The Influence of Socioeconomic Markers on the Association Between Fine Particulate Matter and Hospital Admissions for Respiratory Conditions Among Children

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Abstract

Objectives

We evaluated the influence of socioeconomic status (SES) on hospital admissions for respiratory conditions associated with ambient particulate matter that is 2.5 micrometers or less in aerodynamic diameter (PM2.5) in children aged 1 to 9 years in 12 California counties, from 2000 to 2005.

Methods

We linked daily hospital admissions for respiratory conditions (acute respiratory infections, pneumonia, and asthma) to meteorological, air pollution, and census data.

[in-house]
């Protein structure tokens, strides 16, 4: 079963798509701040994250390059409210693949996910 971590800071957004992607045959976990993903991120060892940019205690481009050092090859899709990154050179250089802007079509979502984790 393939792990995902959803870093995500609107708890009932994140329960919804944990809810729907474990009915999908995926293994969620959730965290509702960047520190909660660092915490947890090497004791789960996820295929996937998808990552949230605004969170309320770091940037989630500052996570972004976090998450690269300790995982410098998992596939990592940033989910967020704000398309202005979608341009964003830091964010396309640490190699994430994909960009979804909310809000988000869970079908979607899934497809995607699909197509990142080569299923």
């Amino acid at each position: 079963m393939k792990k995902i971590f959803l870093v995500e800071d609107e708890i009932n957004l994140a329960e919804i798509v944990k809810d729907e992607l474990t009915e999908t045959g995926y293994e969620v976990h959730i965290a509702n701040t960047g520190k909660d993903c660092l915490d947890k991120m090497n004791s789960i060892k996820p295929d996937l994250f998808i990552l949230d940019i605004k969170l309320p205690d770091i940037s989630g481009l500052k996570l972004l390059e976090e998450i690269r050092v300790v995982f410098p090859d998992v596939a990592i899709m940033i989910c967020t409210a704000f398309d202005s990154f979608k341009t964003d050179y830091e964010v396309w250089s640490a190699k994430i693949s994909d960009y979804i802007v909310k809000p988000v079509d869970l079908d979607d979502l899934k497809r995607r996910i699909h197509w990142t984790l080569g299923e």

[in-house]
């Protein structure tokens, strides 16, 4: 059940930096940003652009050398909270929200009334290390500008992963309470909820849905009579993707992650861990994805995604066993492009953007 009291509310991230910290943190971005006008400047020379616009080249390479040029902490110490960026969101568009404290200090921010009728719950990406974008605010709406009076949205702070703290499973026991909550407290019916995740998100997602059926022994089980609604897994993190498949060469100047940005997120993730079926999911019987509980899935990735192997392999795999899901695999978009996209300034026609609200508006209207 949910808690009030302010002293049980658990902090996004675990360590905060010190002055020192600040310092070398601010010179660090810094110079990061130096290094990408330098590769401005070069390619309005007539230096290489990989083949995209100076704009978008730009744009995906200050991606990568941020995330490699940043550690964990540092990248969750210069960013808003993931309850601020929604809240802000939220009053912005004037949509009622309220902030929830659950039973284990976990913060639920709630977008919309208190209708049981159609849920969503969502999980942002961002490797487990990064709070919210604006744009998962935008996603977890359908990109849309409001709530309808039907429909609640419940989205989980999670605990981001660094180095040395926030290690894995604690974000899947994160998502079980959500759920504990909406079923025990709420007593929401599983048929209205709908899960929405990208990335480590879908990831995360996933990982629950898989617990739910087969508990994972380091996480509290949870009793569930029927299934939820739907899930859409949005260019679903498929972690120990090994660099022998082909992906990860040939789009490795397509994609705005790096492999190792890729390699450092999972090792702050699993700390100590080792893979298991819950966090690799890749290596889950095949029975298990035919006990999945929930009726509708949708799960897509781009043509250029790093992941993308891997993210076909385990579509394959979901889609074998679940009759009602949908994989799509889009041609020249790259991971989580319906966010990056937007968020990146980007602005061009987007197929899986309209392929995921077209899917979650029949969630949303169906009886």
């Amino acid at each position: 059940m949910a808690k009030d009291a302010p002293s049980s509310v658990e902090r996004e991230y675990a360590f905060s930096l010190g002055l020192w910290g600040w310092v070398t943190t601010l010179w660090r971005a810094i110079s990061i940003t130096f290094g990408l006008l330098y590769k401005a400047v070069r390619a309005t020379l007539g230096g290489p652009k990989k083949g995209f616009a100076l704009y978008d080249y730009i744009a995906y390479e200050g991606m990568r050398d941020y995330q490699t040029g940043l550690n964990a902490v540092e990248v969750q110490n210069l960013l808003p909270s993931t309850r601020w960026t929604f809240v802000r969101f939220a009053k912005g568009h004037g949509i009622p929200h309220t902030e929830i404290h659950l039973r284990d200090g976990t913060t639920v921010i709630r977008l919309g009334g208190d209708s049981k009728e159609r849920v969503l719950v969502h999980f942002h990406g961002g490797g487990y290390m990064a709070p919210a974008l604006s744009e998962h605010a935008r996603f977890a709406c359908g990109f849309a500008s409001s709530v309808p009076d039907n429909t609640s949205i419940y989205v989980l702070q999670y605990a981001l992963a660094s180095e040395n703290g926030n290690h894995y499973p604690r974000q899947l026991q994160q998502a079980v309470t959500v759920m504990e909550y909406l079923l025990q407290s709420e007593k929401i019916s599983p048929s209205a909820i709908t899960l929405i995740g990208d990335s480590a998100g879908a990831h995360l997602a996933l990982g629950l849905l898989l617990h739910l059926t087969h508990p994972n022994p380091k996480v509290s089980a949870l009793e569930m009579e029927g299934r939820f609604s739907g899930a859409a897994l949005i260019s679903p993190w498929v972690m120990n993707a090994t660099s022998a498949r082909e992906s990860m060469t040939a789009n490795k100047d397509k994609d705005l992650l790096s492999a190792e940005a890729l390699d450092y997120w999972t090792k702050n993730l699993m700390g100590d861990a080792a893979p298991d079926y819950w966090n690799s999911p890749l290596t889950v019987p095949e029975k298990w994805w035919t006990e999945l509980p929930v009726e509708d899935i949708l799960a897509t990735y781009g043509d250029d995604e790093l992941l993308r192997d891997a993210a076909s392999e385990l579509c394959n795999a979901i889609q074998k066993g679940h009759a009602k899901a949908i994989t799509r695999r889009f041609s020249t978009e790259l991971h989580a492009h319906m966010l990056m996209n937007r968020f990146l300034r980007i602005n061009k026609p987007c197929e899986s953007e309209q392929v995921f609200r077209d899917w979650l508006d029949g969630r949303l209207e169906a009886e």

Results

In San Diego, San Bernardino, Riverside, and Los Angeles counties, the admission rates for children associated with PM2.5 ranged from 1.03 to 1.07 for combined respiratory conditions and 1.03 to 1.08 for asthma in regions with lower SES. We observed 2 distinct patterns of the influence of the composite SES Townsend index. In lower-SES South Coast areas, PM2.5-associated hospital admission rates for all respiratory outcomes were predominantly positive whereas results in the Central Valley were variable, often tending toward the null.

Conclusions

These distinct patterns could be attributed to the heterogeneity of regional confounders as well as the seasonal variation of emission sources of PM2.5. Composite SES is one potential factor for increasing susceptibility to air pollution.

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